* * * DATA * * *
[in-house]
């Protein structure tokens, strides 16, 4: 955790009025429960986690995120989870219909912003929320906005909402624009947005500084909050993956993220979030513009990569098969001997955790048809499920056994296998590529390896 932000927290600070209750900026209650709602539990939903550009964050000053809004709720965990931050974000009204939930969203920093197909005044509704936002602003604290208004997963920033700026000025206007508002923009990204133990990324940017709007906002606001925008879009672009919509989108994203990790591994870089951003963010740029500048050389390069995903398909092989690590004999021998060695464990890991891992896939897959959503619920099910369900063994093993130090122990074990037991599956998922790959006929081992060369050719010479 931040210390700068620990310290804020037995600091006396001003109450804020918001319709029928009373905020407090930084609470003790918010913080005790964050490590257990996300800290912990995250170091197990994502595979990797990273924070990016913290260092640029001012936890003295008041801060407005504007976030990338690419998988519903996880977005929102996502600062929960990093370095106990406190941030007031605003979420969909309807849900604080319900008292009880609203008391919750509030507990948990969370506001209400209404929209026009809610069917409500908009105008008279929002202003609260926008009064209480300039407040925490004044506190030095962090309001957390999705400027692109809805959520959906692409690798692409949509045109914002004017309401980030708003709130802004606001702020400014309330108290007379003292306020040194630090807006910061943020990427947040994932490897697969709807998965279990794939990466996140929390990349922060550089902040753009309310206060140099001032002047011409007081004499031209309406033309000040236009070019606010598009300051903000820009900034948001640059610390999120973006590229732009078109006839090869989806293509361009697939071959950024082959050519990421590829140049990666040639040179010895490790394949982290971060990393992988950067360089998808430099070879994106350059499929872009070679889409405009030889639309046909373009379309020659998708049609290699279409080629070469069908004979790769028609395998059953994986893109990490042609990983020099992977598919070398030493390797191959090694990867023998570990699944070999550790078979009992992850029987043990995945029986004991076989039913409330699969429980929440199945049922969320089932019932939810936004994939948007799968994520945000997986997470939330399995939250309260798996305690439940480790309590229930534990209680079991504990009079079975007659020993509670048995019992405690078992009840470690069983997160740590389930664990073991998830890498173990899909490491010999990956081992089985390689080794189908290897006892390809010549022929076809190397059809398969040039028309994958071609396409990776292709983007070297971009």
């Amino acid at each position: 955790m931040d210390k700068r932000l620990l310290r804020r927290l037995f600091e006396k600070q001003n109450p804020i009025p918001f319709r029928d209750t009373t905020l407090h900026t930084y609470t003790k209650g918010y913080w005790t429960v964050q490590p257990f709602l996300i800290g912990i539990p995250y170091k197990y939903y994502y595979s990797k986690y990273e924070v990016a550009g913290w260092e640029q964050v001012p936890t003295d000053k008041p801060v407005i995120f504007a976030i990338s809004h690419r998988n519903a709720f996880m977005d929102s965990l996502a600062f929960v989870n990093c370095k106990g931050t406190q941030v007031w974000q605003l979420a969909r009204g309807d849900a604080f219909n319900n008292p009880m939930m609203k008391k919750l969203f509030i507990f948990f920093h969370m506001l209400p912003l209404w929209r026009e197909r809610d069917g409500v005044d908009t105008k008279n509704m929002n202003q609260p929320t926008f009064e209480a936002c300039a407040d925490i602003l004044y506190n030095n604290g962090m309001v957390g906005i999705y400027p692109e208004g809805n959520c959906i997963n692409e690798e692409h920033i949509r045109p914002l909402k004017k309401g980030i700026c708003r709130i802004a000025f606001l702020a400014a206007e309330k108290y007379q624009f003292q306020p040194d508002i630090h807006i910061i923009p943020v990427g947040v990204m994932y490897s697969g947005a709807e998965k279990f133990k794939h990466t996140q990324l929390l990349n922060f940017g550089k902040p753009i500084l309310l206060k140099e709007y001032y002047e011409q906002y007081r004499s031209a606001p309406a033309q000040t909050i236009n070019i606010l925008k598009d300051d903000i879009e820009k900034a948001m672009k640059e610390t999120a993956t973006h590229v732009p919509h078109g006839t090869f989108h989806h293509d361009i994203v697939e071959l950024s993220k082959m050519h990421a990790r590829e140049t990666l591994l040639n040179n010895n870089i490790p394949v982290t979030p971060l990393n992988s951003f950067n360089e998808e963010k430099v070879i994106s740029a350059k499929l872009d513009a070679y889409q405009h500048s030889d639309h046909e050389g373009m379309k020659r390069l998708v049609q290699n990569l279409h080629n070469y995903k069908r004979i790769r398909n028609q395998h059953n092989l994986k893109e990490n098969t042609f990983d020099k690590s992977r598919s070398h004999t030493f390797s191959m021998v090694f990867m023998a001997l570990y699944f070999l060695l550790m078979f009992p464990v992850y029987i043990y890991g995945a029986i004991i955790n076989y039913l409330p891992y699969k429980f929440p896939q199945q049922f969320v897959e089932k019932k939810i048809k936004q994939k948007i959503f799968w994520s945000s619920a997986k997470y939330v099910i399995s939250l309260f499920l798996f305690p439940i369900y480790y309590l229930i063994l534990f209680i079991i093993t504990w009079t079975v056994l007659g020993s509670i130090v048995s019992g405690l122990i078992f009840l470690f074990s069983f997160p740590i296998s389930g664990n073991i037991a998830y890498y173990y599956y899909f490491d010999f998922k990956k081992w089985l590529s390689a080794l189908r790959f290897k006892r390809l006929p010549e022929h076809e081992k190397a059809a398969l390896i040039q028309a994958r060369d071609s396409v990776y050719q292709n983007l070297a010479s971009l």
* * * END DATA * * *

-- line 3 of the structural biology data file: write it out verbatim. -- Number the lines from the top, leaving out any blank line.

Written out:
């Amino acid at each position: 955790m931040d210390k700068r932000l620990l310290r804020r927290l037995f600091e006396k600070q001003n109450p804020i009025p918001f319709r029928d209750t009373t905020l407090h900026t930084y609470t003790k209650g918010y913080w005790t429960v964050q490590p257990f709602l996300i800290g912990i539990p995250y170091k197990y939903y994502y595979s990797k986690y990273e924070v990016a550009g913290w260092e640029q964050v001012p936890t003295d000053k008041p801060v407005i995120f504007a976030i990338s809004h690419r998988n519903a709720f996880m977005d929102s965990l996502a600062f929960v989870n990093c370095k106990g931050t406190q941030v007031w974000q605003l979420a969909r009204g309807d849900a604080f219909n319900n008292p009880m939930m609203k008391k919750l969203f509030i507990f948990f920093h969370m506001l209400p912003l209404w929209r026009e197909r809610d069917g409500v005044d908009t105008k008279n509704m929002n202003q609260p929320t926008f009064e209480a936002c300039a407040d925490i602003l004044y506190n030095n604290g962090m309001v957390g906005i999705y400027p692109e208004g809805n959520c959906i997963n692409e690798e692409h920033i949509r045109p914002l909402k004017k309401g980030i700026c708003r709130i802004a000025f606001l702020a400014a206007e309330k108290y007379q624009f003292q306020p040194d508002i630090h807006i910061i923009p943020v990427g947040v990204m994932y490897s697969g947005a709807e998965k279990f133990k794939h990466t996140q990324l929390l990349n922060f940017g550089k902040p753009i500084l309310l206060k140099e709007y001032y002047e011409q906002y007081r004499s031209a606001p309406a033309q000040t909050i236009n070019i606010l925008k598009d300051d903000i879009e820009k900034a948001m672009k640059e610390t999120a993956t973006h590229v732009p919509h078109g006839t090869f989108h989806h293509d361009i994203v697939e071959l950024s993220k082959m050519h990421a990790r590829e140049t990666l591994l040639n040179n010895n870089i490790p394949v982290t979030p971060l990393n992988s951003f950067n360089e998808e963010k430099v070879i994106s740029a350059k499929l872009d513009a070679y889409q405009h500048s030889d639309h046909e050389g373009m379309k020659r390069l998708v049609q290699n990569l279409h080629n070469y995903k069908r004979i790769r398909n028609q395998h059953n092989l994986k893109e990490n098969t042609f990983d020099k690590s992977r598919s070398h004999t030493f390797s191959m021998v090694f990867m023998a001997l570990y699944f070999l060695l550790m078979f009992p464990v992850y029987i043990y890991g995945a029986i004991i955790n076989y039913l409330p891992y699969k429980f929440p896939q199945q049922f969320v897959e089932k019932k939810i048809k936004q994939k948007i959503f799968w994520s945000s619920a997986k997470y939330v099910i399995s939250l309260f499920l798996f305690p439940i369900y480790y309590l229930i063994l534990f209680i079991i093993t504990w009079t079975v056994l007659g020993s509670i130090v048995s019992g405690l122990i078992f009840l470690f074990s069983f997160p740590i296998s389930g664990n073991i037991a998830y890498y173990y599956y899909f490491d010999f998922k990956k081992w089985l590529s390689a080794l189908r790959f290897k006892r390809l006929p010549e022929h076809e081992k190397a059809a398969l390896i040039q028309a994958r060369d071609s396409v990776y050719q292709n983007l070297a010479s971009l």